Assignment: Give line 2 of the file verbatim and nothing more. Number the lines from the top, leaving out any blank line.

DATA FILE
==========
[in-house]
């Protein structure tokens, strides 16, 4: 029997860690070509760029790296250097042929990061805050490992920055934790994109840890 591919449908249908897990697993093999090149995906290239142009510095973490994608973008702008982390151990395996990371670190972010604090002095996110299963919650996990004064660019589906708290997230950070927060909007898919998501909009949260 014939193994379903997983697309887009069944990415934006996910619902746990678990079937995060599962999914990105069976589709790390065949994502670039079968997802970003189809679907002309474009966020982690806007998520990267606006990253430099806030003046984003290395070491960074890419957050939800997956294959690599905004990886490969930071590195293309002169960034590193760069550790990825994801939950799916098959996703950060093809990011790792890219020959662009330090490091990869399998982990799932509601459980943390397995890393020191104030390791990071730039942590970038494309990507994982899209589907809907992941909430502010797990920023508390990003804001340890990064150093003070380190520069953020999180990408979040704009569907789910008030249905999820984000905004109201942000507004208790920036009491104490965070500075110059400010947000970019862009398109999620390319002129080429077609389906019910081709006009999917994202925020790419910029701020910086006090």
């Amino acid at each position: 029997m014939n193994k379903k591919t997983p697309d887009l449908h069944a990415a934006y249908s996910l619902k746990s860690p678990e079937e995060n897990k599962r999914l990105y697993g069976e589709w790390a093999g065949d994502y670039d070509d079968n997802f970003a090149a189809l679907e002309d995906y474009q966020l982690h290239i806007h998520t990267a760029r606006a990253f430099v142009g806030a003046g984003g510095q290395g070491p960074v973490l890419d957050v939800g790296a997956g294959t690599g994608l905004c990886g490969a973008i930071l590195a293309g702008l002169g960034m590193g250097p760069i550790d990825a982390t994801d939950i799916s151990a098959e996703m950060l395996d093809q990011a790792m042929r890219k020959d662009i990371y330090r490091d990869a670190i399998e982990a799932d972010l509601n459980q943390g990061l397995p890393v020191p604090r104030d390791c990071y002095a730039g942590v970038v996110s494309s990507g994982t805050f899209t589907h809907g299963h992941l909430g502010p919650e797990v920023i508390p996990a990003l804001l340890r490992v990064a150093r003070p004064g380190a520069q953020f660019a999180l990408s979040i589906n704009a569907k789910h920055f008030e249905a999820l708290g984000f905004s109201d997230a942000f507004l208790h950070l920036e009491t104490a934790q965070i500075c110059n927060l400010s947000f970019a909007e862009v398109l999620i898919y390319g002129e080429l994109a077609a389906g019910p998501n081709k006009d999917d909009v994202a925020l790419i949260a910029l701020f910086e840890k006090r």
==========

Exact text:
């Protein structure tokens, strides 16, 4: 029997860690070509760029790296250097042929990061805050490992920055934790994109840890 591919449908249908897990697993093999090149995906290239142009510095973490994608973008702008982390151990395996990371670190972010604090002095996110299963919650996990004064660019589906708290997230950070927060909007898919998501909009949260 014939193994379903997983697309887009069944990415934006996910619902746990678990079937995060599962999914990105069976589709790390065949994502670039079968997802970003189809679907002309474009966020982690806007998520990267606006990253430099806030003046984003290395070491960074890419957050939800997956294959690599905004990886490969930071590195293309002169960034590193760069550790990825994801939950799916098959996703950060093809990011790792890219020959662009330090490091990869399998982990799932509601459980943390397995890393020191104030390791990071730039942590970038494309990507994982899209589907809907992941909430502010797990920023508390990003804001340890990064150093003070380190520069953020999180990408979040704009569907789910008030249905999820984000905004109201942000507004208790920036009491104490965070500075110059400010947000970019862009398109999620390319002129080429077609389906019910081709006009999917994202925020790419910029701020910086006090």